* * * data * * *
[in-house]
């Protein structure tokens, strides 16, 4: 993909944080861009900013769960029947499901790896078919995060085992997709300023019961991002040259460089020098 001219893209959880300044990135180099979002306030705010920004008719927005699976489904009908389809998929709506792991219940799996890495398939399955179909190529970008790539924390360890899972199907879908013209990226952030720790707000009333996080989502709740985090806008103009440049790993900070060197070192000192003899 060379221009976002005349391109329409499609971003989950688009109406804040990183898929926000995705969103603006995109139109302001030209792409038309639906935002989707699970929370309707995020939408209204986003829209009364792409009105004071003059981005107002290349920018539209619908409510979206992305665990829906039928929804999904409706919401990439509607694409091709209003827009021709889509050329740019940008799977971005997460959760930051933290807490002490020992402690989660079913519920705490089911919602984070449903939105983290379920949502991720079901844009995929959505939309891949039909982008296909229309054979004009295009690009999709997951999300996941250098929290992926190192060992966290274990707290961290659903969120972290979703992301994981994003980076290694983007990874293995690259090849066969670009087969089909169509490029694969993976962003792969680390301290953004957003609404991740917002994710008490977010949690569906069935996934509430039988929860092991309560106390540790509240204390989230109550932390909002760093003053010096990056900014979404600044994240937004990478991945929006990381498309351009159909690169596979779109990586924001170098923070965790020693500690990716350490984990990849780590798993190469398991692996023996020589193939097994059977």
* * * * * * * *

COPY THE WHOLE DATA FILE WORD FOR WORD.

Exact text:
[in-house]
């Protein structure tokens, strides 16, 4: 993909944080861009900013769960029947499901790896078919995060085992997709300023019961991002040259460089020098 001219893209959880300044990135180099979002306030705010920004008719927005699976489904009908389809998929709506792991219940799996890495398939399955179909190529970008790539924390360890899972199907879908013209990226952030720790707000009333996080989502709740985090806008103009440049790993900070060197070192000192003899 060379221009976002005349391109329409499609971003989950688009109406804040990183898929926000995705969103603006995109139109302001030209792409038309639906935002989707699970929370309707995020939408209204986003829209009364792409009105004071003059981005107002290349920018539209619908409510979206992305665990829906039928929804999904409706919401990439509607694409091709209003827009021709889509050329740019940008799977971005997460959760930051933290807490002490020992402690989660079913519920705490089911919602984070449903939105983290379920949502991720079901844009995929959505939309891949039909982008296909229309054979004009295009690009999709997951999300996941250098929290992926190192060992966290274990707290961290659903969120972290979703992301994981994003980076290694983007990874293995690259090849066969670009087969089909169509490029694969993976962003792969680390301290953004957003609404991740917002994710008490977010949690569906069935996934509430039988929860092991309560106390540790509240204390989230109550932390909002760093003053010096990056900014979404600044994240937004990478991945929006990381498309351009159909690169596979779109990586924001170098923070965790020693500690990716350490984990990849780590798993190469398991692996023996020589193939097994059977």